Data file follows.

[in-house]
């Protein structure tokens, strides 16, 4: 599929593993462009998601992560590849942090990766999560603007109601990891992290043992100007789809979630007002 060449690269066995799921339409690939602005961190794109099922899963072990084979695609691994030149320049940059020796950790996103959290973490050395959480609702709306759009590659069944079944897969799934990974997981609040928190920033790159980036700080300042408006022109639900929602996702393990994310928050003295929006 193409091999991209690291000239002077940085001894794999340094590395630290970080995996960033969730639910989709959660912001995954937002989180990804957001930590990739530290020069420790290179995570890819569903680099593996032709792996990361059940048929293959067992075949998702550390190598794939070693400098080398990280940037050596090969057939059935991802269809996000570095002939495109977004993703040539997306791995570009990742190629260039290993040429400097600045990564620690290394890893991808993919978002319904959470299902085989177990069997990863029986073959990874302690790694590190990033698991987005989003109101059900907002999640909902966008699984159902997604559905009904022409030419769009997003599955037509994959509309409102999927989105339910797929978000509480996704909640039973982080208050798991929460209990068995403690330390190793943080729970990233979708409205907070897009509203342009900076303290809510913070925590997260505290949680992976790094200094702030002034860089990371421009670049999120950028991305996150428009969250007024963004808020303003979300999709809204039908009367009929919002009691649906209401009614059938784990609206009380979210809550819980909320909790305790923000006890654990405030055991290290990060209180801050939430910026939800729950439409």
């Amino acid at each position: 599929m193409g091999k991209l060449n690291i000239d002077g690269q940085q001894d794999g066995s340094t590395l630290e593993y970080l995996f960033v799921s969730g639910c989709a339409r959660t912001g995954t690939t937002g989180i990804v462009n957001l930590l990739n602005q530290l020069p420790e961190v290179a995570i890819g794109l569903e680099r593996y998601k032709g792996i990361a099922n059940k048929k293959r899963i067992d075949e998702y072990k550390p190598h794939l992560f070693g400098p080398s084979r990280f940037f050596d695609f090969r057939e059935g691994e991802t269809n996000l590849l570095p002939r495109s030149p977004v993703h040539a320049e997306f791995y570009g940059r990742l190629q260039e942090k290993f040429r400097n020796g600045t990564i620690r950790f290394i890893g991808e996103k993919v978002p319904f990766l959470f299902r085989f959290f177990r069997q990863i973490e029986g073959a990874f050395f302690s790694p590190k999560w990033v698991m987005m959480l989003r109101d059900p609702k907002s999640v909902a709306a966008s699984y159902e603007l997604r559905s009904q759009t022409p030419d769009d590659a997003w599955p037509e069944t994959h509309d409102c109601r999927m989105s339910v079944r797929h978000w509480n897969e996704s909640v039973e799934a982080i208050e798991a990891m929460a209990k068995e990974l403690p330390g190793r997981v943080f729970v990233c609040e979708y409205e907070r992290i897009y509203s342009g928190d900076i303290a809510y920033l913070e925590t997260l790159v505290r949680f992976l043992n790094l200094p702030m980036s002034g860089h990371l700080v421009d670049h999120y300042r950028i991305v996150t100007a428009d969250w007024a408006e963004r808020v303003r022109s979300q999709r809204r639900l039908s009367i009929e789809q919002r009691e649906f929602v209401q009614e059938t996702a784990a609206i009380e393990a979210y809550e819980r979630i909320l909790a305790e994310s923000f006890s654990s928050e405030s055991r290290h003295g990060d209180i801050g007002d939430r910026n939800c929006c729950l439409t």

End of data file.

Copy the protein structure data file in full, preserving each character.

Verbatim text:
[in-house]
């Protein structure tokens, strides 16, 4: 599929593993462009998601992560590849942090990766999560603007109601990891992290043992100007789809979630007002 060449690269066995799921339409690939602005961190794109099922899963072990084979695609691994030149320049940059020796950790996103959290973490050395959480609702709306759009590659069944079944897969799934990974997981609040928190920033790159980036700080300042408006022109639900929602996702393990994310928050003295929006 193409091999991209690291000239002077940085001894794999340094590395630290970080995996960033969730639910989709959660912001995954937002989180990804957001930590990739530290020069420790290179995570890819569903680099593996032709792996990361059940048929293959067992075949998702550390190598794939070693400098080398990280940037050596090969057939059935991802269809996000570095002939495109977004993703040539997306791995570009990742190629260039290993040429400097600045990564620690290394890893991808993919978002319904959470299902085989177990069997990863029986073959990874302690790694590190990033698991987005989003109101059900907002999640909902966008699984159902997604559905009904022409030419769009997003599955037509994959509309409102999927989105339910797929978000509480996704909640039973982080208050798991929460209990068995403690330390190793943080729970990233979708409205907070897009509203342009900076303290809510913070925590997260505290949680992976790094200094702030002034860089990371421009670049999120950028991305996150428009969250007024963004808020303003979300999709809204039908009367009929919002009691649906209401009614059938784990609206009380979210809550819980909320909790305790923000006890654990405030055991290290990060209180801050939430910026939800729950439409």
């Amino acid at each position: 599929m193409g091999k991209l060449n690291i000239d002077g690269q940085q001894d794999g066995s340094t590395l630290e593993y970080l995996f960033v799921s969730g639910c989709a339409r959660t912001g995954t690939t937002g989180i990804v462009n957001l930590l990739n602005q530290l020069p420790e961190v290179a995570i890819g794109l569903e680099r593996y998601k032709g792996i990361a099922n059940k048929k293959r899963i067992d075949e998702y072990k550390p190598h794939l992560f070693g400098p080398s084979r990280f940037f050596d695609f090969r057939e059935g691994e991802t269809n996000l590849l570095p002939r495109s030149p977004v993703h040539a320049e997306f791995y570009g940059r990742l190629q260039e942090k290993f040429r400097n020796g600045t990564i620690r950790f290394i890893g991808e996103k993919v978002p319904f990766l959470f299902r085989f959290f177990r069997q990863i973490e029986g073959a990874f050395f302690s790694p590190k999560w990033v698991m987005m959480l989003r109101d059900p609702k907002s999640v909902a709306a966008s699984y159902e603007l997604r559905s009904q759009t022409p030419d769009d590659a997003w599955p037509e069944t994959h509309d409102c109601r999927m989105s339910v079944r797929h978000w509480n897969e996704s909640v039973e799934a982080i208050e798991a990891m929460a209990k068995e990974l403690p330390g190793r997981v943080f729970v990233c609040e979708y409205e907070r992290i897009y509203s342009g928190d900076i303290a809510y920033l913070e925590t997260l790159v505290r949680f992976l043992n790094l200094p702030m980036s002034g860089h990371l700080v421009d670049h999120y300042r950028i991305v996150t100007a428009d969250w007024a408006e963004r808020v303003r022109s979300q999709r809204r639900l039908s009367i009929e789809q919002r009691e649906f929602v209401q009614e059938t996702a784990a609206i009380e393990a979210y809550e819980r979630i909320l909790a305790e994310s923000f006890s654990s928050e405030s055991r290290h003295g990060d209180i801050g007002d939430r910026n939800c929006c729950l439409t």